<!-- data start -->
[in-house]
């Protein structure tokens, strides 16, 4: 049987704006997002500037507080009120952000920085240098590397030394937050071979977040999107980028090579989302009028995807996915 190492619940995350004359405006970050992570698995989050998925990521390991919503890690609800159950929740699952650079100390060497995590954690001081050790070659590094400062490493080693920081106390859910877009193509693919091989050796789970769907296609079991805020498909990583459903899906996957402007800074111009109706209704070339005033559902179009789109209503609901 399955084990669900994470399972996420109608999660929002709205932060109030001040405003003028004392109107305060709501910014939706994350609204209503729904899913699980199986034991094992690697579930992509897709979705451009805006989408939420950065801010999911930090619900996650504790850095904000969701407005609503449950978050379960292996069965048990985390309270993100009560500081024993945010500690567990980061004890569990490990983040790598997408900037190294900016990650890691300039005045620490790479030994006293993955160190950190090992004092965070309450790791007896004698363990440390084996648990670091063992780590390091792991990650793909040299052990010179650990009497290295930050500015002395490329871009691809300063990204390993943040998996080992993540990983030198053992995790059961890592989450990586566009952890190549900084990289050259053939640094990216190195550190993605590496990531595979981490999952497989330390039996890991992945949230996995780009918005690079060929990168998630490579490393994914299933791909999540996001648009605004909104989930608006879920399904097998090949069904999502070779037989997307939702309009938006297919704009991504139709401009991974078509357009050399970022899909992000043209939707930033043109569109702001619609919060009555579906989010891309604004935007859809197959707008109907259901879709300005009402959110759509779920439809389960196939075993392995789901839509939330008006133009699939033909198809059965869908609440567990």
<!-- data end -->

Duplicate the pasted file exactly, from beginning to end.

[in-house]
């Protein structure tokens, strides 16, 4: 049987704006997002500037507080009120952000920085240098590397030394937050071979977040999107980028090579989302009028995807996915 190492619940995350004359405006970050992570698995989050998925990521390991919503890690609800159950929740699952650079100390060497995590954690001081050790070659590094400062490493080693920081106390859910877009193509693919091989050796789970769907296609079991805020498909990583459903899906996957402007800074111009109706209704070339005033559902179009789109209503609901 399955084990669900994470399972996420109608999660929002709205932060109030001040405003003028004392109107305060709501910014939706994350609204209503729904899913699980199986034991094992690697579930992509897709979705451009805006989408939420950065801010999911930090619900996650504790850095904000969701407005609503449950978050379960292996069965048990985390309270993100009560500081024993945010500690567990980061004890569990490990983040790598997408900037190294900016990650890691300039005045620490790479030994006293993955160190950190090992004092965070309450790791007896004698363990440390084996648990670091063992780590390091792991990650793909040299052990010179650990009497290295930050500015002395490329871009691809300063990204390993943040998996080992993540990983030198053992995790059961890592989450990586566009952890190549900084990289050259053939640094990216190195550190993605590496990531595979981490999952497989330390039996890991992945949230996995780009918005690079060929990168998630490579490393994914299933791909999540996001648009605004909104989930608006879920399904097998090949069904999502070779037989997307939702309009938006297919704009991504139709401009991974078509357009050399970022899909992000043209939707930033043109569109702001619609919060009555579906989010891309604004935007859809197959707008109907259901879709300005009402959110759509779920439809389960196939075993392995789901839509939330008006133009699939033909198809059965869908609440567990």